Wearable devices equipped with sensors, Web connections, or both, help consumers and healthcare providers track health and fitness. Take a look at what's possible now.
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Hospital patients often are tethered to various monitors, pumps, and medical gear. The IntelliVue MX40 from Philips Electronics tries to simplify some of that by putting Philips telemetry into a compact wearable patient monitor that can be used to monitor ambulatory patients and patients during transport.
The MX40 allows patients to walk around care settings and has a touchscreen display that lets clinicians see ECG, oxygen saturation (SpO2), and other vital signs in real time with just a push of a button. The device is also watertight to withstand patient showering, accidental immersion into water, and disinfectant cleaning.
The device helps saves nurses' time because it lets them check on patients' ECG rhythms without making a call to technicians at central station monitors.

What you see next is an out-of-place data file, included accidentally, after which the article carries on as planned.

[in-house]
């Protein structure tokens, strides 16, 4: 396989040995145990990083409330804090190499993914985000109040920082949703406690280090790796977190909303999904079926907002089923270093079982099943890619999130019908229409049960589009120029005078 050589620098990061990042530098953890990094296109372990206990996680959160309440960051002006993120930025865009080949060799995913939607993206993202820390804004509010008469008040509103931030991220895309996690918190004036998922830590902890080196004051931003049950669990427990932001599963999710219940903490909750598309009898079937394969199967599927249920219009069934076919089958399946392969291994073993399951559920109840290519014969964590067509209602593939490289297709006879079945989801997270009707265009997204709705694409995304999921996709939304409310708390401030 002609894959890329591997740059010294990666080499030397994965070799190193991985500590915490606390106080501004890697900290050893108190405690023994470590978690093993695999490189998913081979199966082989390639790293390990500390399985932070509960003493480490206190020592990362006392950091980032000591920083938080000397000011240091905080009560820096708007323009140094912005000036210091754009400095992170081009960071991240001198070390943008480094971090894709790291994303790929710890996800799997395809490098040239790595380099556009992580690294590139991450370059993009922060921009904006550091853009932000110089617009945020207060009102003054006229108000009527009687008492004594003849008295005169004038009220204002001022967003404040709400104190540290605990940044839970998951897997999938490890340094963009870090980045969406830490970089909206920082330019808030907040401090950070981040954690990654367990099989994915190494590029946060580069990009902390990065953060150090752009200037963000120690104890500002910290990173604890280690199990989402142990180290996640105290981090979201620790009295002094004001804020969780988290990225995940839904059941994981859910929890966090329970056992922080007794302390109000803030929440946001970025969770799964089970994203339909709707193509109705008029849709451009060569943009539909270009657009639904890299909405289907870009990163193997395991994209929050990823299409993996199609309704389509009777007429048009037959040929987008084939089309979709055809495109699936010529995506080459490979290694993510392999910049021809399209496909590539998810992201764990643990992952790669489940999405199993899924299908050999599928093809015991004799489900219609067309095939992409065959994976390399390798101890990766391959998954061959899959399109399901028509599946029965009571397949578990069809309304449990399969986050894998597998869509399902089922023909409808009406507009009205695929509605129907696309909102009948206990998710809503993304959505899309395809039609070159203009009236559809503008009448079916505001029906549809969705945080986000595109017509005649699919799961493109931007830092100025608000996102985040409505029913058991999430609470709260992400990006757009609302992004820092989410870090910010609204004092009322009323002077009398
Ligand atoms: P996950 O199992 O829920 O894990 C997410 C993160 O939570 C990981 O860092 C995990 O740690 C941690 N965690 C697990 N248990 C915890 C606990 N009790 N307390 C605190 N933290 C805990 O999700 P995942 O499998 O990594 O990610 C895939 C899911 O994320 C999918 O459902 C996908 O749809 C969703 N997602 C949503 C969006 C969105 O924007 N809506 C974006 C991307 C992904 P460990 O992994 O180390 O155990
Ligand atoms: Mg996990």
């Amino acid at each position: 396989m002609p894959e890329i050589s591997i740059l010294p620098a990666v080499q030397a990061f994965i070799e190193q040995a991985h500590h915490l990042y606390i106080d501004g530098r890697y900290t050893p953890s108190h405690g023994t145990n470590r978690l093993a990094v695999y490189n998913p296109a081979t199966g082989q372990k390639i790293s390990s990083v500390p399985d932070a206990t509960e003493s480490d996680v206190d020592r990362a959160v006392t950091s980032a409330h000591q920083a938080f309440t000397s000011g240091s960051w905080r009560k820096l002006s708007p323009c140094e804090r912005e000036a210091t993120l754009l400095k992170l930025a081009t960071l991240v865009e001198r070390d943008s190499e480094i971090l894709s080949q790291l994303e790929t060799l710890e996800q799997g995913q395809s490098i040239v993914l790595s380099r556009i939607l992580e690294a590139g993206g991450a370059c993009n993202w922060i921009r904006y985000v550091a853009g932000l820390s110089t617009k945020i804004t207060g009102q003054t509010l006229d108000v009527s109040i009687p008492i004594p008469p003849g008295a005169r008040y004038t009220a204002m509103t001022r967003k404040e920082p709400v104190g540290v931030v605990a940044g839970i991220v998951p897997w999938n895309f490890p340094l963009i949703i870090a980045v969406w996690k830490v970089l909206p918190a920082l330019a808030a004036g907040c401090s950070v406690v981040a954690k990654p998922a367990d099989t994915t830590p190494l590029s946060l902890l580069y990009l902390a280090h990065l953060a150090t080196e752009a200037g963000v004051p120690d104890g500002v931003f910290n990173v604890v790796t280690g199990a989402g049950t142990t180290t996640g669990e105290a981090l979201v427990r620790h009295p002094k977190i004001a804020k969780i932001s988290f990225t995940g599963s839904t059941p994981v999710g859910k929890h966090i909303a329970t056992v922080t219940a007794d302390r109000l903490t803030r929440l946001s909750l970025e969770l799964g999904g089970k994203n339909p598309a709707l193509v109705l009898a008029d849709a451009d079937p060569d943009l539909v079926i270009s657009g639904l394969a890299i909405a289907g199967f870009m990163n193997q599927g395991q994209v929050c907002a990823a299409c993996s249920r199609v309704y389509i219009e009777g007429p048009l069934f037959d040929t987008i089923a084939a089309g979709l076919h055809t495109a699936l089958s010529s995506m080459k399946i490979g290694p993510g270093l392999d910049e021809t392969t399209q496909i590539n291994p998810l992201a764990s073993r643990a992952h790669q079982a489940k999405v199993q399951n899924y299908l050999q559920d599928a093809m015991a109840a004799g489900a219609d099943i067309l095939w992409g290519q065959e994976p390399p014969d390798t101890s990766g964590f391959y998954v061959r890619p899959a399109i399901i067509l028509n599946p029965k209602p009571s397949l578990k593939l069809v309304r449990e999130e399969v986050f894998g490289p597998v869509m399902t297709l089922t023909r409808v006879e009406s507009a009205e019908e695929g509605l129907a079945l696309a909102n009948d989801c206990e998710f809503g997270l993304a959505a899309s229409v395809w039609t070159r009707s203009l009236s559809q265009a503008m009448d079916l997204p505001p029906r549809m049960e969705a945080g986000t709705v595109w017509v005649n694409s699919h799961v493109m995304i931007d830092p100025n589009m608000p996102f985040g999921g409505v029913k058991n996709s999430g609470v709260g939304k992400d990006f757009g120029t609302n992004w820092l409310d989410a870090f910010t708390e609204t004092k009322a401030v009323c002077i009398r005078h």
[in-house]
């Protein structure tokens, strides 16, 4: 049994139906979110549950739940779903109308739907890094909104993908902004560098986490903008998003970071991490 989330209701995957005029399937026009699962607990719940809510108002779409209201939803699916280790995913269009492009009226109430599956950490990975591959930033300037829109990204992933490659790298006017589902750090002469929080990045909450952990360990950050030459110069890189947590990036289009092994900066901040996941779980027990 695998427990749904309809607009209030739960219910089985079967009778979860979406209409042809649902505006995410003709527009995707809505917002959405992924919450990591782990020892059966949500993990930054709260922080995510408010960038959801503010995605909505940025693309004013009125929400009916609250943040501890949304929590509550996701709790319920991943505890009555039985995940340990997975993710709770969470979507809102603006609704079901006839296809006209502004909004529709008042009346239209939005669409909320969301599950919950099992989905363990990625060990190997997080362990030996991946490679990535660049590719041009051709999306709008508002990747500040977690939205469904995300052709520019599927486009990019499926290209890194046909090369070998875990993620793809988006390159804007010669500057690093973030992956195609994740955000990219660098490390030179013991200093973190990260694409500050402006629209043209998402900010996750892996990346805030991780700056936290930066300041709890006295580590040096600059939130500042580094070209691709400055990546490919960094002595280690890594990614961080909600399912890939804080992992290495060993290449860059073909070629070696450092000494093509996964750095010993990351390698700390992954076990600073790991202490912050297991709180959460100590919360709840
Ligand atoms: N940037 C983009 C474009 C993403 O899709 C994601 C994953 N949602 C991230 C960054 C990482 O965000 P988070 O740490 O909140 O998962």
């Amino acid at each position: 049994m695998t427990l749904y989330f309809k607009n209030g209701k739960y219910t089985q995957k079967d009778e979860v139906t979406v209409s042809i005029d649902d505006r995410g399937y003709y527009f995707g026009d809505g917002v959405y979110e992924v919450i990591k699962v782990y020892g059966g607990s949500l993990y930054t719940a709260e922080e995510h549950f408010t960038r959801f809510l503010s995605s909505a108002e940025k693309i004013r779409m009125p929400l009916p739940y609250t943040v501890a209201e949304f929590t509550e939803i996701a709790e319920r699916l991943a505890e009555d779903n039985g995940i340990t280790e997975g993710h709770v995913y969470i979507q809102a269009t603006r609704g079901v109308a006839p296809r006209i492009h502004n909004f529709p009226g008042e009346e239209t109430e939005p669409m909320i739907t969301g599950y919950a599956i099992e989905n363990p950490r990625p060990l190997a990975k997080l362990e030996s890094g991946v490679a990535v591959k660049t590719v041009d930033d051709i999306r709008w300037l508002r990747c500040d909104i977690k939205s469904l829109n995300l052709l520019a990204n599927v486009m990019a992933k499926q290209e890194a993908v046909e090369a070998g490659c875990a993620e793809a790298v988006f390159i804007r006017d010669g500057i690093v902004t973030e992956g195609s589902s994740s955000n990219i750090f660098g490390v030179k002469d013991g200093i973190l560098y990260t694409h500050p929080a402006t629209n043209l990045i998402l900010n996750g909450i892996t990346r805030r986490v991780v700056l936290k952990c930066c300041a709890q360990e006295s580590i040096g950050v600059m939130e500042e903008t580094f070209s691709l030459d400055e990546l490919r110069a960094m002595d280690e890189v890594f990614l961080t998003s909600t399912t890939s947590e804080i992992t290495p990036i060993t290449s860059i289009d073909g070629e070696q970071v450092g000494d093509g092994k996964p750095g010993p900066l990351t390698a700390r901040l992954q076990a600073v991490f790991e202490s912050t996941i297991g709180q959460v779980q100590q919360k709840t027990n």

InformationWeek Elite 100Our data shows these innovators using digital technology in two key areas: providing better products and cutting costs. Almost half of them expect to introduce a new IT-led product this year, and 46% are using technology to make business processes more efficient.
The UC Infrastructure TrapWorries about subpar networks tanking unified communications programs could be valid: Thirty-one percent of respondents have rolled capabilities out to less than 10% of users vs. 21% delivering UC to 76% or more. Is low uptake a result of strained infrastructures delivering poor performance?